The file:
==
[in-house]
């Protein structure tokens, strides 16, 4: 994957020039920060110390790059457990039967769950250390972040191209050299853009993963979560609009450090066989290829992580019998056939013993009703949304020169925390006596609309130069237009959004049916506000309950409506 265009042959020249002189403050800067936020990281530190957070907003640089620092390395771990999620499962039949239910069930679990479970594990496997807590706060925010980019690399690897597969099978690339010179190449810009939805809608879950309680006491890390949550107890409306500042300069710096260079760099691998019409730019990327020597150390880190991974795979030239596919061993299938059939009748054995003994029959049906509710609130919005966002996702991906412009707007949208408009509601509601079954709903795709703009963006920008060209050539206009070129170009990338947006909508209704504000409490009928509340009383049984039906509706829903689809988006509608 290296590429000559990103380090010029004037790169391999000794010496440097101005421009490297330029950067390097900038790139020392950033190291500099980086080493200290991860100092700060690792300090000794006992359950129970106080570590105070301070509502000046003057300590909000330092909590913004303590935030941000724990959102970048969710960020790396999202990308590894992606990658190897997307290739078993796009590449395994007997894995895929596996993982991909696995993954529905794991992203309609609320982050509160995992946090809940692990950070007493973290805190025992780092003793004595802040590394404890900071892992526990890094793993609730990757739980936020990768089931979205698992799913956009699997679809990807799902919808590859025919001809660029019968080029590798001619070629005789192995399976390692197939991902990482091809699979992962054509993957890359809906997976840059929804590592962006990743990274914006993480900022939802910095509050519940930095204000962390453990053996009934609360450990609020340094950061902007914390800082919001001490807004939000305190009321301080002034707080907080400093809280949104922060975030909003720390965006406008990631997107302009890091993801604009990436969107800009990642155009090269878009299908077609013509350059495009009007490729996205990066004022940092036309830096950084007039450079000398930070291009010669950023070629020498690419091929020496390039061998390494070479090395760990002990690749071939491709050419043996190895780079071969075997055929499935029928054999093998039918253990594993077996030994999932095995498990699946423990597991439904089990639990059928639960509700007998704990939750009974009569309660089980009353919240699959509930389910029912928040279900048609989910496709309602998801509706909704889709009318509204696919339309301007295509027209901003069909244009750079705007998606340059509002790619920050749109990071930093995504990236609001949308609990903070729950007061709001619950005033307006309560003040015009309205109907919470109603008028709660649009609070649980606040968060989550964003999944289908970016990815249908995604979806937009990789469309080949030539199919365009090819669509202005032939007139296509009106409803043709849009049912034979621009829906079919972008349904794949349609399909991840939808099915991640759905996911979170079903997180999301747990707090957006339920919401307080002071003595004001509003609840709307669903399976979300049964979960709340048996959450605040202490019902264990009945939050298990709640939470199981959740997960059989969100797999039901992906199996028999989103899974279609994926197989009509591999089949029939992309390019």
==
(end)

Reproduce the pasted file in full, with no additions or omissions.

[in-house]
């Protein structure tokens, strides 16, 4: 994957020039920060110390790059457990039967769950250390972040191209050299853009993963979560609009450090066989290829992580019998056939013993009703949304020169925390006596609309130069237009959004049916506000309950409506 265009042959020249002189403050800067936020990281530190957070907003640089620092390395771990999620499962039949239910069930679990479970594990496997807590706060925010980019690399690897597969099978690339010179190449810009939805809608879950309680006491890390949550107890409306500042300069710096260079760099691998019409730019990327020597150390880190991974795979030239596919061993299938059939009748054995003994029959049906509710609130919005966002996702991906412009707007949208408009509601509601079954709903795709703009963006920008060209050539206009070129170009990338947006909508209704504000409490009928509340009383049984039906509706829903689809988006509608 290296590429000559990103380090010029004037790169391999000794010496440097101005421009490297330029950067390097900038790139020392950033190291500099980086080493200290991860100092700060690792300090000794006992359950129970106080570590105070301070509502000046003057300590909000330092909590913004303590935030941000724990959102970048969710960020790396999202990308590894992606990658190897997307290739078993796009590449395994007997894995895929596996993982991909696995993954529905794991992203309609609320982050509160995992946090809940692990950070007493973290805190025992780092003793004595802040590394404890900071892992526990890094793993609730990757739980936020990768089931979205698992799913956009699997679809990807799902919808590859025919001809660029019968080029590798001619070629005789192995399976390692197939991902990482091809699979992962054509993957890359809906997976840059929804590592962006990743990274914006993480900022939802910095509050519940930095204000962390453990053996009934609360450990609020340094950061902007914390800082919001001490807004939000305190009321301080002034707080907080400093809280949104922060975030909003720390965006406008990631997107302009890091993801604009990436969107800009990642155009090269878009299908077609013509350059495009009007490729996205990066004022940092036309830096950084007039450079000398930070291009010669950023070629020498690419091929020496390039061998390494070479090395760990002990690749071939491709050419043996190895780079071969075997055929499935029928054999093998039918253990594993077996030994999932095995498990699946423990597991439904089990639990059928639960509700007998704990939750009974009569309660089980009353919240699959509930389910029912928040279900048609989910496709309602998801509706909704889709009318509204696919339309301007295509027209901003069909244009750079705007998606340059509002790619920050749109990071930093995504990236609001949308609990903070729950007061709001619950005033307006309560003040015009309205109907919470109603008028709660649009609070649980606040968060989550964003999944289908970016990815249908995604979806937009990789469309080949030539199919365009090819669509202005032939007139296509009106409803043709849009049912034979621009829906079919972008349904794949349609399909991840939808099915991640759905996911979170079903997180999301747990707090957006339920919401307080002071003595004001509003609840709307669903399976979300049964979960709340048996959450605040202490019902264990009945939050298990709640939470199981959740997960059989969100797999039901992906199996028999989103899974279609994926197989009509591999089949029939992309390019």